Sakuran: Blossoms Wild
I was curious to see this single-volume historical manga by Moyoco Anno after reading her Happy Mania series. (She’s also had Flowers and Bees translated over here.) Sakuran promised to be similar to Happy Mania in its portrayal of a strong-willed but messed-up woman, only this one had kimonos and a more explicit use of sex as a transaction.
Kiyoha is a child slave at a brothel who eventually, out of stubbornness, rises to become a leading courtesan during the 1800s. Unfortunately, I found the story itself rather confusing. The various chapters make up different incidents in Kiyoha’s life, but they don’t come together into one coherent whole.
I also found it difficult to follow the various titles used to refer to the characters in lieu of their names. It took several readings before I could follow who grew up into whom. That’s not the only way that Sakuran is a dense work. The art can be crowded, and the text refers to some events elliptically.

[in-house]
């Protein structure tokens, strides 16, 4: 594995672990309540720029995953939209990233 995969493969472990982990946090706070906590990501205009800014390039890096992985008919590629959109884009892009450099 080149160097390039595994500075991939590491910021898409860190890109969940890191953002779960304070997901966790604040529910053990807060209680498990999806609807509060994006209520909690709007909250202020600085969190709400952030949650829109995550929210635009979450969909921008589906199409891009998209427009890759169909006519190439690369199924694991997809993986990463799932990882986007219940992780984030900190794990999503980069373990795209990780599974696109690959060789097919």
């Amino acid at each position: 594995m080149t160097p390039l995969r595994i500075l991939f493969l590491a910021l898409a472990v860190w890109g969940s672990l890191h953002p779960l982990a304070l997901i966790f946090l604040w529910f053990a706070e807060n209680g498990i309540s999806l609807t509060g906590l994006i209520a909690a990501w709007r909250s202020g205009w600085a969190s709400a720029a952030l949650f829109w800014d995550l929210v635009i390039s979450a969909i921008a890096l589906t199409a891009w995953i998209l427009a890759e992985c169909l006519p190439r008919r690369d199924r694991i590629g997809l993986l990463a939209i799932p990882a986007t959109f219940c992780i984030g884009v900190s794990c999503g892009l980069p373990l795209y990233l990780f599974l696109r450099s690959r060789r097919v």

I wanted many more cultural and historical notes than the single page of translations (eight entries) that we get. I think that would have given me more connection with the world we’re suddenly thrust into. Others may have issue with Anno’s unique art style, although I’m fond of the “eggs with huge eyes” look; it reminds me of fashion illustration. Katherine Dacey presents several pages in her review, as well as providing more historical context that I found helpful. There are more pages posted at Comics Alliance.
I didn’t enjoy reading this book because I don’t appreciate the “she’s a bitch, so she will be a great courtesan” attitude. It all seems very remote and artificial to me. There’s also a lot of unhappiness and unpleasantness in this work, from the forced child maids to the problems of sex as a career. I should have expected as much, perhaps, although hearing of a story about geisha leads one to other (culturally biased) expectations. In contrast, Vertical’s presentation is quite attractive, with a foil cover and color opening pages on several chapters, not just the first.
I’m glad this work was translated and made available, just to demonstrate the variety of manga out there, but I’d rather see more modern josei works exploring the lives of today’s women. (The publisher provided a review copy.)